Embarrasing for Me but Here We Go.

Updated on June 07, 2008
M.C. asks from Indianola, IA
4 answers

I nursed my son for the first nine months of his life and when he started taking a bottle he refused the breast.Not an issue wish I could have continued but oh well.The problem is I have not stoped lactating and it has been 7 months since I last breastfeed.I was one birth control for two months and stopped because my body doesn't handle meds well.Tried the mirena but my body also rejected that.Don't know if this could be causing this problem.I know it dosen't seem like a big deal but when your body doesn't do what it is supposed to it worries me.Plus it is kind of interferring with my husband and I foreplay.I nursed me first child for a year and when I stopped I was dry like two weeks later.Finally made an appointment with the doctor,but that is not for another couple of weeks.Thought I would try you ladies first.

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answers from Washington DC on

I don't mean to scare you, but FWIW, I've seen non-lactating women begin to lactate due to a pituitary microadenoma - a small, benign tumor of the pituitary gland that makes you produce too much prolactin hormone. I suppose there could be other causes of overproduction of prolactin too, so you may want to ask your doctor to check your prolactin levels.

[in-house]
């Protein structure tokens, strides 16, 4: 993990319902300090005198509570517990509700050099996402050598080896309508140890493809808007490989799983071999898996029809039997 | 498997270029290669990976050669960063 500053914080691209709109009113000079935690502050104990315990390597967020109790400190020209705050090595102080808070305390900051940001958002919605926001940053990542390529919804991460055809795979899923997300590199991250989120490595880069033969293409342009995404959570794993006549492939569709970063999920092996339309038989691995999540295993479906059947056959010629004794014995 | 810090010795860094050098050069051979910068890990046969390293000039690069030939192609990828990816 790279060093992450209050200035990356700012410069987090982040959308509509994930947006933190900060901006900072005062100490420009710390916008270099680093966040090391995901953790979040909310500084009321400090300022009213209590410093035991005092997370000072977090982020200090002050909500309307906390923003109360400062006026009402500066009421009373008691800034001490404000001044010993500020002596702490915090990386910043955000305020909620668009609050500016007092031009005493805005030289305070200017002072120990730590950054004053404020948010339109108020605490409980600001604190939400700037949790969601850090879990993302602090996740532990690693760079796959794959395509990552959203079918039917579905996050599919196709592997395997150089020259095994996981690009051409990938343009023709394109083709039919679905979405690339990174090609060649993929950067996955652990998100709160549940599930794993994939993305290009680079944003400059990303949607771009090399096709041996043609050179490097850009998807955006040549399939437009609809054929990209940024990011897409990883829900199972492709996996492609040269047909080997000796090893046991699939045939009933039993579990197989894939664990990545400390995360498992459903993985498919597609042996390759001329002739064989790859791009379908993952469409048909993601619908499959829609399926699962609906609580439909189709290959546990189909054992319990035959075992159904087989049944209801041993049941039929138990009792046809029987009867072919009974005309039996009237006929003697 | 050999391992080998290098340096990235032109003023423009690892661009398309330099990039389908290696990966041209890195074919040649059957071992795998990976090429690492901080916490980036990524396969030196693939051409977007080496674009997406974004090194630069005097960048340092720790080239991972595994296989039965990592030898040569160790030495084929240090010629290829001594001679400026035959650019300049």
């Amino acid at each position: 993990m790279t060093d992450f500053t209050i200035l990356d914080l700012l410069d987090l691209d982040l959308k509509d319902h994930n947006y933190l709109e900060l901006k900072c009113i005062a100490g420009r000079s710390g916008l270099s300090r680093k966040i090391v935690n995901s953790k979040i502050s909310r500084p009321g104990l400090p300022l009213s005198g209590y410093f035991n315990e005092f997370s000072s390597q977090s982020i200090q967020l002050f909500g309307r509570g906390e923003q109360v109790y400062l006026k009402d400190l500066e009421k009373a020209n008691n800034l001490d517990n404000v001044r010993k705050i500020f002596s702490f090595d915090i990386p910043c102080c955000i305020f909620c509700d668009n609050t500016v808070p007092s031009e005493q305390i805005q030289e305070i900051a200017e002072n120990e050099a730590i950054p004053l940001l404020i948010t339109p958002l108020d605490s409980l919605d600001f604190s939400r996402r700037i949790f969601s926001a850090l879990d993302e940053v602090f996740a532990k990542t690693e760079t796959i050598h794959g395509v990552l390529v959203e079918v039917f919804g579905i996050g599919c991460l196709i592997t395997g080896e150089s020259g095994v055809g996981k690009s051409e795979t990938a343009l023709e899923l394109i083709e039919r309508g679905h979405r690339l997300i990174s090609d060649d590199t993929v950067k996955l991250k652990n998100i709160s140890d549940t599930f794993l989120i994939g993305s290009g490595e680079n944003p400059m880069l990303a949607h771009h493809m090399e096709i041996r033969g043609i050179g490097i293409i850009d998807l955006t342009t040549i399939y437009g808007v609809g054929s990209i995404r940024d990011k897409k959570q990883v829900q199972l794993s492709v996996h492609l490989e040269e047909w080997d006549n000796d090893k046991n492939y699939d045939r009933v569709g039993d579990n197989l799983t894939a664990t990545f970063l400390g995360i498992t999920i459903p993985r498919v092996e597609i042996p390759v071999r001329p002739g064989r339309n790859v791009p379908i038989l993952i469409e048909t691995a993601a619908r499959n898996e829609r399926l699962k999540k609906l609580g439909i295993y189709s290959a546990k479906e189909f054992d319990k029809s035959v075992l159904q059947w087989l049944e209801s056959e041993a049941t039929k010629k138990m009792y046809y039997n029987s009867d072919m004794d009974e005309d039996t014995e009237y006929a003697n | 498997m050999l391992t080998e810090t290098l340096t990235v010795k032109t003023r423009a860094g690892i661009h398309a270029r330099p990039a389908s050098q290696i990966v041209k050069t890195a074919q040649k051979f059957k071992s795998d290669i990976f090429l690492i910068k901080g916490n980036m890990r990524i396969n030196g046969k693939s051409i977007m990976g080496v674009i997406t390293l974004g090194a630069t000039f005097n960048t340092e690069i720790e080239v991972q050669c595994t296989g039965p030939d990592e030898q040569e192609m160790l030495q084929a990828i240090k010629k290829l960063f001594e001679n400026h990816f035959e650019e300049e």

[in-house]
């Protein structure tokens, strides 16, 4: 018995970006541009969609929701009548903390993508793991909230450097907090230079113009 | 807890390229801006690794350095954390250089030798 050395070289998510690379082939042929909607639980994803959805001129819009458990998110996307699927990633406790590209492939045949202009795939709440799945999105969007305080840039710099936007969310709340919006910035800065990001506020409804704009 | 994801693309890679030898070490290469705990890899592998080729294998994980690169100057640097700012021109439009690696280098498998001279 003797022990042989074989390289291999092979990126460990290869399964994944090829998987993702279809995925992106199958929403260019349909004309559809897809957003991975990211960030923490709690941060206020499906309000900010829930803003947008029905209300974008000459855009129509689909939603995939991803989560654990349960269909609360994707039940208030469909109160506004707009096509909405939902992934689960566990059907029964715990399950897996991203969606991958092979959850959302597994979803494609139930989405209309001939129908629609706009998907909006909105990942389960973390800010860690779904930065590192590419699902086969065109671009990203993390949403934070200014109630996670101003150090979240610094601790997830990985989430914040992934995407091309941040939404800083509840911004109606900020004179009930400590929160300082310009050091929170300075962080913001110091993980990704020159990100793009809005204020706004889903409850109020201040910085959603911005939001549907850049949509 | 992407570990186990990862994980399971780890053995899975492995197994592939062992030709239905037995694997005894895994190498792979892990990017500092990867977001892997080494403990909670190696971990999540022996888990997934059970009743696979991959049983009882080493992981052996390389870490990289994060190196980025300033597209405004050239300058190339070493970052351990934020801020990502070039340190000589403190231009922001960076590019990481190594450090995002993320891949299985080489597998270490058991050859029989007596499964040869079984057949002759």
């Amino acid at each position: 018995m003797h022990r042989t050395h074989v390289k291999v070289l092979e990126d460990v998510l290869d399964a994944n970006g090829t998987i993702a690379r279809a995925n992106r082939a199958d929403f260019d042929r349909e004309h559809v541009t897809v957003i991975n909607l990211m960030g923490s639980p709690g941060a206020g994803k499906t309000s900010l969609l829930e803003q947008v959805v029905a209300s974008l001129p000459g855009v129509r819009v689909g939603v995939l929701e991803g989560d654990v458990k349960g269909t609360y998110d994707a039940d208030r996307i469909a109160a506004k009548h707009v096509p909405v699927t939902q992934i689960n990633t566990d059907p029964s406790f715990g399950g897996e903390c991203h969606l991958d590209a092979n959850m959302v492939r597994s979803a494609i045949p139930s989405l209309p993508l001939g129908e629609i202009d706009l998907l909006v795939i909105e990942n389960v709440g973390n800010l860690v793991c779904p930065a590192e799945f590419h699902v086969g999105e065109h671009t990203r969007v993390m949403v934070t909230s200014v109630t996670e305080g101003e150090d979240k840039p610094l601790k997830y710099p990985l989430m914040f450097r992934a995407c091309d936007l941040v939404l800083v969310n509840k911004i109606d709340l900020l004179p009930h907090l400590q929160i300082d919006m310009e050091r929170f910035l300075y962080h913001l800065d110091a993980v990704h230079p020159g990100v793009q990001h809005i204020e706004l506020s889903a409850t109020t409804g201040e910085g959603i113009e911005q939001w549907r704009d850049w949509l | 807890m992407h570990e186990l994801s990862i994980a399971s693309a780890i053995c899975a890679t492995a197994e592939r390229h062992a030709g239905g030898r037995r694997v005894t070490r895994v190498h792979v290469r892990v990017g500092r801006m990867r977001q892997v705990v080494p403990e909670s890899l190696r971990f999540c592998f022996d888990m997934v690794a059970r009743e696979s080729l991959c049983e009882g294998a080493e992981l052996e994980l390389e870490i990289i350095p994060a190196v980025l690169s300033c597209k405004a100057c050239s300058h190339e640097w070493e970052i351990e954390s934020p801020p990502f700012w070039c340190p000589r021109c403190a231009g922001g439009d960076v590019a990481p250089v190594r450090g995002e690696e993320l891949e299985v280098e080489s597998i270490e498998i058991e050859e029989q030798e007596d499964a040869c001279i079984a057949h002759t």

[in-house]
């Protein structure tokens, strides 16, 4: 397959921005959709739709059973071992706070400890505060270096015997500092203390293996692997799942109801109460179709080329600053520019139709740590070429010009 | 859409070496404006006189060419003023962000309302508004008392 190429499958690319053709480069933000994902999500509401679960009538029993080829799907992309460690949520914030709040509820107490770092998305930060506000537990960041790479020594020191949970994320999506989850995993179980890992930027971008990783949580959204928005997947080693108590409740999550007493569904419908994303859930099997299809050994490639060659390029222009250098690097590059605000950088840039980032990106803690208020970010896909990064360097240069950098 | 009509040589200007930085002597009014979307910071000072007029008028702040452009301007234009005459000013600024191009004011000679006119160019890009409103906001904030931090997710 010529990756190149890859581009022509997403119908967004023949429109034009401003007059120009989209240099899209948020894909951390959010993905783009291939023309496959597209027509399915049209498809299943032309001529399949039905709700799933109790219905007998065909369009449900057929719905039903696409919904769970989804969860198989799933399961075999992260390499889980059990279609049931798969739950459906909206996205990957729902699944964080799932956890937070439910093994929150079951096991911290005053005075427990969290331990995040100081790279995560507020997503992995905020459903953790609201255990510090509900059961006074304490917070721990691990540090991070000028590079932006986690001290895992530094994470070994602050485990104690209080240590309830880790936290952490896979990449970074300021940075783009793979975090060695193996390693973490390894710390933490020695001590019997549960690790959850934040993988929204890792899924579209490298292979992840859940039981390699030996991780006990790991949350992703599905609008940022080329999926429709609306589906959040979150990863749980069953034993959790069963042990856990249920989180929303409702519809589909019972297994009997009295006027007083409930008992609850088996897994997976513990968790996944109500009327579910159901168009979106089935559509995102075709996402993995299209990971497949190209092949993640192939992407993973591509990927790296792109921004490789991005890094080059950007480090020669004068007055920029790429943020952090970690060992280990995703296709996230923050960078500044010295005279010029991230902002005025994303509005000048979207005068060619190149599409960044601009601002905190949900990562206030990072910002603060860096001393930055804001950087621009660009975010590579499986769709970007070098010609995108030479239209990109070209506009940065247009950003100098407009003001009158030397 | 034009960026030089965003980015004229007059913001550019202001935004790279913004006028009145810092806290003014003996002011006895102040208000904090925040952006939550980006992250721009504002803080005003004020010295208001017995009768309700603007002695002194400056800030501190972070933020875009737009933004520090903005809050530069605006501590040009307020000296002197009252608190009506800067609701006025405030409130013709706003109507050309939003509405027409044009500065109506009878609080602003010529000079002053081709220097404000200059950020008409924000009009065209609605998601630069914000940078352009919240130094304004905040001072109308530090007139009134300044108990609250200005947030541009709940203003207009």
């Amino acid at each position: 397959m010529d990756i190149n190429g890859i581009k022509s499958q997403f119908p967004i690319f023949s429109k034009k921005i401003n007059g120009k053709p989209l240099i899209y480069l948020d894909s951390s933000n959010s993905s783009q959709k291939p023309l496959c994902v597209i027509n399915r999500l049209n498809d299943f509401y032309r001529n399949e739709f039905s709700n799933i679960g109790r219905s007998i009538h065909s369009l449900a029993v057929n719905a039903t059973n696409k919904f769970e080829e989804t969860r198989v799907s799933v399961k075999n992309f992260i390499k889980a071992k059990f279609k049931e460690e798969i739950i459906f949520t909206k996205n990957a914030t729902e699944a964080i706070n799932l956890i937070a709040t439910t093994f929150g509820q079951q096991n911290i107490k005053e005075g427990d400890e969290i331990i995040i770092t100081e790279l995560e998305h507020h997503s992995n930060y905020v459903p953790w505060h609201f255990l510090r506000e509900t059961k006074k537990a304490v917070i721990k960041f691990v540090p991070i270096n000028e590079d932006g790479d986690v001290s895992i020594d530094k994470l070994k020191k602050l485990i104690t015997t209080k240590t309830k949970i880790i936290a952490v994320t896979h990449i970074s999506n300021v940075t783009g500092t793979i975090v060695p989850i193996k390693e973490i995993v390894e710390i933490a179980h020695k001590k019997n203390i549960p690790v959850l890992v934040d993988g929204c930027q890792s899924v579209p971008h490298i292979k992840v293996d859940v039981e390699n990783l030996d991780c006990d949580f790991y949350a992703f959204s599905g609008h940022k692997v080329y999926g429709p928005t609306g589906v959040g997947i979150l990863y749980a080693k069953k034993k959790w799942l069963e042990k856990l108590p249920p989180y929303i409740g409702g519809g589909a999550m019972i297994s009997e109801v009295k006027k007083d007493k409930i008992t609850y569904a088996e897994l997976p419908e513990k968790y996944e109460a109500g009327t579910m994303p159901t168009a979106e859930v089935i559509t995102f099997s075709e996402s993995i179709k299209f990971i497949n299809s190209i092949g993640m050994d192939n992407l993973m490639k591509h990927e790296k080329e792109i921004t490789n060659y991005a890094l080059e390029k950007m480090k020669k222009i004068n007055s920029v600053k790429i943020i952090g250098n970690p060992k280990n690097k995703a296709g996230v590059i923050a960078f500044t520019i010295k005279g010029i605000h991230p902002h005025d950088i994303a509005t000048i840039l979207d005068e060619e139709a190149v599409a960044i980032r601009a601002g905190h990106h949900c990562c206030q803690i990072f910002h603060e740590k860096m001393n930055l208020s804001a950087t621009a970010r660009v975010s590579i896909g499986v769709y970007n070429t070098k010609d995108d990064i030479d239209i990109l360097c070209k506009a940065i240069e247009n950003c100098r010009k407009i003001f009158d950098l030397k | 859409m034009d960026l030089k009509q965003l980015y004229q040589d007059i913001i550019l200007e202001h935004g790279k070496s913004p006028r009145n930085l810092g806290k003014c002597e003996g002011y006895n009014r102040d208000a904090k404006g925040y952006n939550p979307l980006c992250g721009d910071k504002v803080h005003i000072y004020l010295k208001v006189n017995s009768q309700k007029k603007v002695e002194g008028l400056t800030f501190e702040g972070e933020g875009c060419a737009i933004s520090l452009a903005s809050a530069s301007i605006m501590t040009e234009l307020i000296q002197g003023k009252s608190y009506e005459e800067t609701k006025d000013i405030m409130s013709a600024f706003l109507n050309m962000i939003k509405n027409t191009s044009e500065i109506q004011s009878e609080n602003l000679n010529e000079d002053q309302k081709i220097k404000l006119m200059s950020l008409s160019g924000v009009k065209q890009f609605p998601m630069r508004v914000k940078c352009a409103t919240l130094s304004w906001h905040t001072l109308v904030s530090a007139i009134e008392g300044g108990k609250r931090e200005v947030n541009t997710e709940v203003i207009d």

1 mom found this helpful


answers from Washington DC on

Actually you are one of the rare ones!!! So many women want to have more milk and you keep producing it even without the physical stimulation is interesting, to say the least...

When my son was 7 months I was given a cream (for other reasons) to apply vaginally. It is called Premarin and it contains oestrogens. At small doses it is not supposed to affect your lactions (but it did for me - and now I am almost completely dry, even if tried various things and my son still breastfeed for comfort - but that is another story). Anyhow, at larger doses (like 1 mg a day) it is a lactation suppressant - it should make your milk prodoction go dry. Ask your doctor about that...

Good luck!



answers from Washington DC on

I know at least half of the poeple I know that lactated for a year or longer after weening. I am under the impression that this is quite normal.



answers from Washington DC on

Ok, I know this is going to sound strange, but have you read about cabbage leaves? I used them to help with engorgement when I decided not to nurse my daughter and it helped; however, I've read that continued use can actually dry up the milk. Read more about that at the link below. And, if you do a google search on cabbage leaves and weaning (or lactation), more sites might pop up.
Personally, I'm concerned that 7 months later you are still producing milk, but I'm sure the doctor will have you tested when you go for your appointment. You might want to call back and see if the office considers this something that requires more immediate attention. Maybe they'll move your appointment up. Meanwhile, hopefully you and your husband have a good sense of humor. These things happen, and sometimes, all you can do is acknowledge it and move on until help arrives. You could always wear a bra with nursing pads if it's really a bother. I know it's not romantic, but it might be less...distracting. :)

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